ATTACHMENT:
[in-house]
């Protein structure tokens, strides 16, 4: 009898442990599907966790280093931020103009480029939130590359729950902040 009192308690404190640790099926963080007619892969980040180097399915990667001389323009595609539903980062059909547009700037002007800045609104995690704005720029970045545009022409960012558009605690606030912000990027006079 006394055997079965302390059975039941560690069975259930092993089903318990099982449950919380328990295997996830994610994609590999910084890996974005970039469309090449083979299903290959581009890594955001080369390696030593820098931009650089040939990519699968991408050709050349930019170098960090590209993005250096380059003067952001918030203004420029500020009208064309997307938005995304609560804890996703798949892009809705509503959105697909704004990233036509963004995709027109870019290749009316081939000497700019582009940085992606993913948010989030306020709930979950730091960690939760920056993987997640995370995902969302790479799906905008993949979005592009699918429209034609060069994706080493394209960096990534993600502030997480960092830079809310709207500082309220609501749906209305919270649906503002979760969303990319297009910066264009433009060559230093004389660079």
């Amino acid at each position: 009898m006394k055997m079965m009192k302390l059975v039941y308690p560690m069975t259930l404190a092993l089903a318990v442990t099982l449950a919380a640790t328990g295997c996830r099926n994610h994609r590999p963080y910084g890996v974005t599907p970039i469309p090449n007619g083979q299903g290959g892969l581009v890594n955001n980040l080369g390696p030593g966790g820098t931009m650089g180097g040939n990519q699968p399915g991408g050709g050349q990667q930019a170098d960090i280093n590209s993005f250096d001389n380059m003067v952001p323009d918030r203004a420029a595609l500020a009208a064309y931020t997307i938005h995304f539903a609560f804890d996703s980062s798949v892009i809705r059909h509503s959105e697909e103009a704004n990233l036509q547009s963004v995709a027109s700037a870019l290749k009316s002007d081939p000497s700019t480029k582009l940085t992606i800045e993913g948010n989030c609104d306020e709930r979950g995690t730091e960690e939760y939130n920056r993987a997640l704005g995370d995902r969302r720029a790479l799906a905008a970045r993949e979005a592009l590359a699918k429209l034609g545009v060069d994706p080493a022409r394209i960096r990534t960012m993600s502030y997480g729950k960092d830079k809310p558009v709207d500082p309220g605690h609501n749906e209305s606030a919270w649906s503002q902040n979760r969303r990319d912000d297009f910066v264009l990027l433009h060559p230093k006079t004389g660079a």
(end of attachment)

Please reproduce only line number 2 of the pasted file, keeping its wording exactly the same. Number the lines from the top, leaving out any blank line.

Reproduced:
């Protein structure tokens, strides 16, 4: 009898442990599907966790280093931020103009480029939130590359729950902040 009192308690404190640790099926963080007619892969980040180097399915990667001389323009595609539903980062059909547009700037002007800045609104995690704005720029970045545009022409960012558009605690606030912000990027006079 006394055997079965302390059975039941560690069975259930092993089903318990099982449950919380328990295997996830994610994609590999910084890996974005970039469309090449083979299903290959581009890594955001080369390696030593820098931009650089040939990519699968991408050709050349930019170098960090590209993005250096380059003067952001918030203004420029500020009208064309997307938005995304609560804890996703798949892009809705509503959105697909704004990233036509963004995709027109870019290749009316081939000497700019582009940085992606993913948010989030306020709930979950730091960690939760920056993987997640995370995902969302790479799906905008993949979005592009699918429209034609060069994706080493394209960096990534993600502030997480960092830079809310709207500082309220609501749906209305919270649906503002979760969303990319297009910066264009433009060559230093004389660079």